DIR: Matt Reeves • WRI: Mark Bomback, Rick Jaffa, Amanda Silver • PRO: Peter Chernin, Dylan Clark, Rick Jaffa, Amanda Silver • DOP: Michael Seresin • ED: William Hoy, Stan Salfas • DES: James Chinlund • MUS: Michael Giacchino • CAST: Gary Oldman, Keri Russell, Andy Serkis
Dawn of the Planet of the Apes reflects the sub-textual social commentary of another Dawn, George A. Romero’s Dawn of the Dead (1978). Both movies are genre pieces with a simple, yet visionary premise oozing with fantastic mythology. Dawn of the Planet of the Apes wouldn’t be the enormous 2014 summer blockbuster of course, without the original spark that created the franchise in Pierre Boulle’s novel and the 1968 picture.
The primary Planet of the Apes film established the imagination and underlying social commentary, but was portrayed in a charming and playful manner. The latest installments Rise of the Planet of the Apes and now Dawn, surpass the original series in a far more visceral and intimate dimension.
Andy Serkis returns to play the protagonist chimpanzee Caesar. He astonished audiences in Rise with his humane and at times, threatening performance. He left viewers speechless with his “NOOOO!!!’ exclamation to Draco Malfoy. In Dawn, Serkis continues his dynamic skills and expands the character to that of…well a Caesar, leader of the apes and father of two. In one shot he can get the audience’s empathy level jacked, and with a quick change of facial expression or way of breathing he can evoke fear and intimidation. The special FX crew have out-done themselves again, but the CGI can not take full credit for his virtuoso performance.
Ten years have passed since the apes crossed the Golden Gate Bridge and developed their own society in the Muir Woods. They inhabit the rough terrain and weather, oddly reminiscent of McCabe and Mrs Miller (1971). When the human protagonist, Malcolm (Jason Clarke) makes his way up to the apes in his duster coat and hat, I thought Warren Beatty survived that blizzard.
It’s not planet of the apes yet, as the Simian Virus has not wiped out all mankind. However, this worldwide epidemic has left this band of survivors in desperate need of fuel and power. Inevitably these two bands of humans and apes cross paths and tensions rise. As these two camps pursue in diplomatic debate, we the audience are witness to themes of hierarchy, family, politics, war, peace and most overwhelming, fear.
Fear is what drives the plot, causing weak individuals to make rash decisions in order to protect themselves and their ideals. The apes’ side of this story is far more intriguing, and it’s hard not to be reminded of the Roman era or Greek tragedy when we look at their political activities. Caesar’s leadership and choices are scrutinized by the apes, who see him as a human sympathizer. There’s an assassination attempt on his life, which mirrors that of JFK, Martin Luther King or Malcolm X. The weakness in the story is the bland and passionless human performances, and maybe that’s intentional as the film really focuses on the advancement of ape society. For instance, the superb performance by John Lithgow as a man in the depths of Alzheimers and the relationship between Will and Caesar in Rise conjured our emotions and forced us to care about them. In Dawn, Gary Oldman’s Dreyfus is tame and practically absent for most of the feature. A conversation between Malcolm’s son, Alexander (Kodi Smit-McPhee) and Ellie (Kerri Russel) about her dead daughter possesses the emotional capacity of a doorstop. We find ourselves aching for the apes to obliterate them. The only decent human performance comes from Jason Clarke, who expresses desperation.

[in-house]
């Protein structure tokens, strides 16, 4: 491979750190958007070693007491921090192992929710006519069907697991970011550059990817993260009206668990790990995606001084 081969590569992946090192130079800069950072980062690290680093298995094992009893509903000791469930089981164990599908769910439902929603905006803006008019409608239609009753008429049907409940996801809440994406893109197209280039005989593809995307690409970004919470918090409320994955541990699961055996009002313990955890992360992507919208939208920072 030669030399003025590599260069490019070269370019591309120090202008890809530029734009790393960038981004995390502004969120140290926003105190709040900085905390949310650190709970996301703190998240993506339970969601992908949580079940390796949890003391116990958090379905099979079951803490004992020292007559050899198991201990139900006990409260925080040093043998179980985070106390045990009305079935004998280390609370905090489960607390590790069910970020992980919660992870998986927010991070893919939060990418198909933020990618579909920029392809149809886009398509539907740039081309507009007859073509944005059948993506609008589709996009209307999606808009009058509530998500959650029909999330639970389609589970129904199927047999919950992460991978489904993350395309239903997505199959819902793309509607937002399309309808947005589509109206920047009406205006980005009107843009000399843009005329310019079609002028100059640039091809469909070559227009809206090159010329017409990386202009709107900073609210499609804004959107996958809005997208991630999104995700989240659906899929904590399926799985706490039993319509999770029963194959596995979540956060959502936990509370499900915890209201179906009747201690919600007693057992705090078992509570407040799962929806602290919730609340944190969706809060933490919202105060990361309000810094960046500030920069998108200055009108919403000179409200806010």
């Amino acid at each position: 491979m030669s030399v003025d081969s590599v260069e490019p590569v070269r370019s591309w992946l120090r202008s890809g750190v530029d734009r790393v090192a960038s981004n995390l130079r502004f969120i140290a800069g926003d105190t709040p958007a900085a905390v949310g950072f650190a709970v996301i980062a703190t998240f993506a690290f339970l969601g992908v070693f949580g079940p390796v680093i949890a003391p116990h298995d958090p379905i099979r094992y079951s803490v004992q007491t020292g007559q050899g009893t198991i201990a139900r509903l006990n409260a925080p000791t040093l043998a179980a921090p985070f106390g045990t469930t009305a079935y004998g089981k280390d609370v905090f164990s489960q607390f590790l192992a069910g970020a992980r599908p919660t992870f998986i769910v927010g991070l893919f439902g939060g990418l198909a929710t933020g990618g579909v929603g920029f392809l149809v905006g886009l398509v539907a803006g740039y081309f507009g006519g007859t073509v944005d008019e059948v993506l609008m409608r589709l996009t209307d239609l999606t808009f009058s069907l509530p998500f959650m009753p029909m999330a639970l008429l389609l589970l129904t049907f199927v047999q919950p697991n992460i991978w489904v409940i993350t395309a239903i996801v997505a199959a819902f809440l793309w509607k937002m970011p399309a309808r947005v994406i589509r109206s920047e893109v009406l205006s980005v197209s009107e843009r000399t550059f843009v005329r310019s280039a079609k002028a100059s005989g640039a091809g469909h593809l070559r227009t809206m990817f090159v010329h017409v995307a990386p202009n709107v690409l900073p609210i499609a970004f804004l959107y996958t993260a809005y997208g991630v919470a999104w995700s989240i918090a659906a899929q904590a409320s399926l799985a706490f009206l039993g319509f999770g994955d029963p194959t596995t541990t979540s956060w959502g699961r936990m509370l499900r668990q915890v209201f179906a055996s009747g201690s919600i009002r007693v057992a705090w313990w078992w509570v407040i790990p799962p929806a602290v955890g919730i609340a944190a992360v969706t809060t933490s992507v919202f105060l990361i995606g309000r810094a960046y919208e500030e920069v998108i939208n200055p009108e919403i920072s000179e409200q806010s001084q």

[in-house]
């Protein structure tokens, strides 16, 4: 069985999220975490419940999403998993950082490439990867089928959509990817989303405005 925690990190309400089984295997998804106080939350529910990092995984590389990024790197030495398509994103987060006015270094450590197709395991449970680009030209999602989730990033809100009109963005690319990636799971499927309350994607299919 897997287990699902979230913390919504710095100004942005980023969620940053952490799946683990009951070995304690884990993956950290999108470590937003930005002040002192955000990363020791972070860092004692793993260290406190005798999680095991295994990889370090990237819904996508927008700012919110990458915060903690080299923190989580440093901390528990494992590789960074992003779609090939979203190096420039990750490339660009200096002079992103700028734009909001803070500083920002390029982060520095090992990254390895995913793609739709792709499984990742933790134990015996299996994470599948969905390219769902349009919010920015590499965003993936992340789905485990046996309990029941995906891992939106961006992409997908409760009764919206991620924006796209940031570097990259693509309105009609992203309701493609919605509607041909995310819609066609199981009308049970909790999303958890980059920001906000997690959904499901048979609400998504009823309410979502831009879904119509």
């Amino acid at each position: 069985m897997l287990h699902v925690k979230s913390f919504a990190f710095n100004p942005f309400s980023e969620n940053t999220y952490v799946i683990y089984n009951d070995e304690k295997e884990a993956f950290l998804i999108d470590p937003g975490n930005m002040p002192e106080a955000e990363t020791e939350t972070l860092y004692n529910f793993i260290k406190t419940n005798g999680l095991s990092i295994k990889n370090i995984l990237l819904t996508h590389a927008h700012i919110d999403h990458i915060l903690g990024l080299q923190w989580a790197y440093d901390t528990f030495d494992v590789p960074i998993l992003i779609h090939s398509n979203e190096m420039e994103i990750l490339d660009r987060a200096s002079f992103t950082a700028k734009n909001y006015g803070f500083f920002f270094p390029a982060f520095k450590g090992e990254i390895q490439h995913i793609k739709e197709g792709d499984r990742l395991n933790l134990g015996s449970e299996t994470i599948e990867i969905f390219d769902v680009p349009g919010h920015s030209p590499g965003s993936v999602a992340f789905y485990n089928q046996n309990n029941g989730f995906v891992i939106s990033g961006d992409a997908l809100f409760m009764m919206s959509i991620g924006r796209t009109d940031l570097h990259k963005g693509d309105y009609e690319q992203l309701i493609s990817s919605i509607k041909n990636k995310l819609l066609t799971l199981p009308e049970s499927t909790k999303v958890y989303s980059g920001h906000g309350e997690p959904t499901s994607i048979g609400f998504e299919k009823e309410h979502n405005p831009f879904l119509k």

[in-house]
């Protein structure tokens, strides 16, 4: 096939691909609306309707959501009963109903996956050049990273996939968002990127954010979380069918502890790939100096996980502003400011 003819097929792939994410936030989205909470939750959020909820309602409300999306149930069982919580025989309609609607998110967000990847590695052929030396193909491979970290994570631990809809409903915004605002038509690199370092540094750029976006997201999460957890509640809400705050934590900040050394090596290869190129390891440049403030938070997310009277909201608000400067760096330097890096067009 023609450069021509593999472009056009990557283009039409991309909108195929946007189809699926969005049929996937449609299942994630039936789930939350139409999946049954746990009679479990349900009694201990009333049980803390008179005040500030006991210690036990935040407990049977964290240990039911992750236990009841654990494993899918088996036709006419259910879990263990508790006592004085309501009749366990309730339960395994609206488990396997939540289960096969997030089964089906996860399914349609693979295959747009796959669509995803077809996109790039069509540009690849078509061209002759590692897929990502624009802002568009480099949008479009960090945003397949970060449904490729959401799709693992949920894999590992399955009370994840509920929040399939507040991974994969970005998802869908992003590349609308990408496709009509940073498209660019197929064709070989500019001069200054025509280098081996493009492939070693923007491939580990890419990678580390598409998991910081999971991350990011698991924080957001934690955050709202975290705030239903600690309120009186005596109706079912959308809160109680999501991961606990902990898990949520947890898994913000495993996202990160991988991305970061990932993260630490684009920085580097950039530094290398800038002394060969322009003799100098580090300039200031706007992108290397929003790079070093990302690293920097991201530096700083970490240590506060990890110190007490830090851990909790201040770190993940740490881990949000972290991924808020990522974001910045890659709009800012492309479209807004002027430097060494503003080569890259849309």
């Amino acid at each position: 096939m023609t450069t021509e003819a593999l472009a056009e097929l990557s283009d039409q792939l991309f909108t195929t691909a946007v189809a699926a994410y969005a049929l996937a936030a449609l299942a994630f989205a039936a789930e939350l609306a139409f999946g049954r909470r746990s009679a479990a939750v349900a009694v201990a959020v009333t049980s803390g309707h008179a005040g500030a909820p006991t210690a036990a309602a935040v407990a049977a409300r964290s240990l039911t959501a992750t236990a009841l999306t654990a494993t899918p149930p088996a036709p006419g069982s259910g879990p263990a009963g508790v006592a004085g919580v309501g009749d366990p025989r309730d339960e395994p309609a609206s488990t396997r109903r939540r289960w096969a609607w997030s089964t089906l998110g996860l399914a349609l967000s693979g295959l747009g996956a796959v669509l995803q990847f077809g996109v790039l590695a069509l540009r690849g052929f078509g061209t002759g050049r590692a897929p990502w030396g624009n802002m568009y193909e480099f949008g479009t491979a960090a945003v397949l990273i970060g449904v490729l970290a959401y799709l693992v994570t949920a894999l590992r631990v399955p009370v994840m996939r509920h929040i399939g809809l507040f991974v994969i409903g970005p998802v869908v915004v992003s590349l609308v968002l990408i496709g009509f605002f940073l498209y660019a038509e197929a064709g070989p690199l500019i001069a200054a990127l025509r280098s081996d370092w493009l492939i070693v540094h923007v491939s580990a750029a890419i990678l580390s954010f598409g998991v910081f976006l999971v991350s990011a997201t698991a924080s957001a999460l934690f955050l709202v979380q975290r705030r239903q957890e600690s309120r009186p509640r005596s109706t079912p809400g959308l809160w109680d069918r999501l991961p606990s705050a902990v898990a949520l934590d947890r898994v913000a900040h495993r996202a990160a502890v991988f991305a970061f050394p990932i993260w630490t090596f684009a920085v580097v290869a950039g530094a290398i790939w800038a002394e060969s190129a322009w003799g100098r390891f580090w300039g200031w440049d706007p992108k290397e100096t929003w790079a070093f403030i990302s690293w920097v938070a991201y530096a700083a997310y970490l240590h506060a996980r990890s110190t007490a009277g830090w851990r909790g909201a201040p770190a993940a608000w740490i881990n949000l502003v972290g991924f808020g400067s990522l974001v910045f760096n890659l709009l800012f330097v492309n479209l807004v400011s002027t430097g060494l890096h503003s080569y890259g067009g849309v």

The subtext concentrates on diplomatic decisions and actions during times of tension or war, naturally not giving us any solution or insight, but basically claiming that on any side there will always be come bad seeds there to help create fear and paranoia. Christopher Nolan attempted a similar theme in his 2008 superhero genre The Dark Knight, where he focused on the nature of terrorist demands and how society reacts to them.
Rest assured, if you’re not part of some liberal hippy commune and just want a good old action flick, you are in luck because impending violence and bloodshed does erupt in spectacular fashion. This is mainly due to fluid camera movement with a few excellent tracking shots and tank POV similar to the dizzying camera twirl at Carrie’s prom, which also suggested a situation spinning out of control and an aura of impending doom. Location is a major factor of the movie and its action making the shots of the apes swinging from the Golden Gate seem instantaneously iconic.
Dawn doesn’t come without it flaws though. Near the end we see Malcolm take two steps away from a big C-4 explosion and somehow survive. Now I’m not a doctor, but I seriously think that his hair shouldn’t have looked right after that. And it’s not just the logistics of it that grinded my gears, it’s the fact that the filmmakers Frenched out of killing off the “good guy” in order to give the movie a sentimental ending. It would have been far more moving and interesting for Caesar if Malcolm had died a martyr rather than a rehash of the previous film’s conclusion. For Planet of the Apes enthusiasts it will lack the mythological intrigue and backstory plot of its predecessor, but realistically we couldn’t expect the same thing.
Despite this, Dawn of the Planet of the Apes remains one of the most enjoyable experiences you will have at the cinema this year exceeding in style and scope. It’s exciting to see where the filmmakers will take it to next, how far into the future? Will they migrate to another city or country? Could they make it a camp romp like the originals? One thing is sure, we all want to see what becomes of Caesar.
12A (See IFCO for details)
Dawn of the Planet of the Apes is released on 18th July 2014